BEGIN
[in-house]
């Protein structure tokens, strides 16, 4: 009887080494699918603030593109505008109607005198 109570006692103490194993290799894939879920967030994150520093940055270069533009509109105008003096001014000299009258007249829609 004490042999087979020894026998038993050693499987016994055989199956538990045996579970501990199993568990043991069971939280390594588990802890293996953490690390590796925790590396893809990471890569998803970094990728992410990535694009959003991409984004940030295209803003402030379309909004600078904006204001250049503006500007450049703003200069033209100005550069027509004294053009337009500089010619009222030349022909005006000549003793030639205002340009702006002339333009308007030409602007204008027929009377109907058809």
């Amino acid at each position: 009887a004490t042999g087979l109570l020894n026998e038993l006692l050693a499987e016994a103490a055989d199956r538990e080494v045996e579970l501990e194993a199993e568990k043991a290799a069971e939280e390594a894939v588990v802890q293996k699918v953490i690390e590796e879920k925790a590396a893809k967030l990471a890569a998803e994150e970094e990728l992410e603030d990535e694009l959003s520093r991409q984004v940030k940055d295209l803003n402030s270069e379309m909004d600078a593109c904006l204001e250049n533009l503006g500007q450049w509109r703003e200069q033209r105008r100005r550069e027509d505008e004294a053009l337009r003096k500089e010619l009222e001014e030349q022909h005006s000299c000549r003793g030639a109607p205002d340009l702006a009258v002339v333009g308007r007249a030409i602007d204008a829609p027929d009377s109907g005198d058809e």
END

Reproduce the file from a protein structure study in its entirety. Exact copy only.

[in-house]
């Protein structure tokens, strides 16, 4: 009887080494699918603030593109505008109607005198 109570006692103490194993290799894939879920967030994150520093940055270069533009509109105008003096001014000299009258007249829609 004490042999087979020894026998038993050693499987016994055989199956538990045996579970501990199993568990043991069971939280390594588990802890293996953490690390590796925790590396893809990471890569998803970094990728992410990535694009959003991409984004940030295209803003402030379309909004600078904006204001250049503006500007450049703003200069033209100005550069027509004294053009337009500089010619009222030349022909005006000549003793030639205002340009702006002339333009308007030409602007204008027929009377109907058809």
């Amino acid at each position: 009887a004490t042999g087979l109570l020894n026998e038993l006692l050693a499987e016994a103490a055989d199956r538990e080494v045996e579970l501990e194993a199993e568990k043991a290799a069971e939280e390594a894939v588990v802890q293996k699918v953490i690390e590796e879920k925790a590396a893809k967030l990471a890569a998803e994150e970094e990728l992410e603030d990535e694009l959003s520093r991409q984004v940030k940055d295209l803003n402030s270069e379309m909004d600078a593109c904006l204001e250049n533009l503006g500007q450049w509109r703003e200069q033209r105008r100005r550069e027509d505008e004294a053009l337009r003096k500089e010619l009222e001014e030349q022909h005006s000299c000549r003793g030639a109607p205002d340009l702006a009258v002339v333009g308007r007249a030409i602007d204008a829609p027929d009377s109907g005198d058809e």